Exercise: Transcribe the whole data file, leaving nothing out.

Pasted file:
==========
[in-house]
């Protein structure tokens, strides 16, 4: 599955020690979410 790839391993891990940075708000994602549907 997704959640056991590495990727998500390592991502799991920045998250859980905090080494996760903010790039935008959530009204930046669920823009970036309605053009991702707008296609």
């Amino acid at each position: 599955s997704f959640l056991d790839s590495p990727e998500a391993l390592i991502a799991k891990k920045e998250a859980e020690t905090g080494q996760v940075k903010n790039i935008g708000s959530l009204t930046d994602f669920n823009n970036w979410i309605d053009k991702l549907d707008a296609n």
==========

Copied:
[in-house]
């Protein structure tokens, strides 16, 4: 599955020690979410 790839391993891990940075708000994602549907 997704959640056991590495990727998500390592991502799991920045998250859980905090080494996760903010790039935008959530009204930046669920823009970036309605053009991702707008296609």
């Amino acid at each position: 599955s997704f959640l056991d790839s590495p990727e998500a391993l390592i991502a799991k891990k920045e998250a859980e020690t905090g080494q996760v940075k903010n790039i935008g708000s959530l009204t930046d994602f669920n823009n970036w979410i309605d053009k991702l549907d707008a296609n």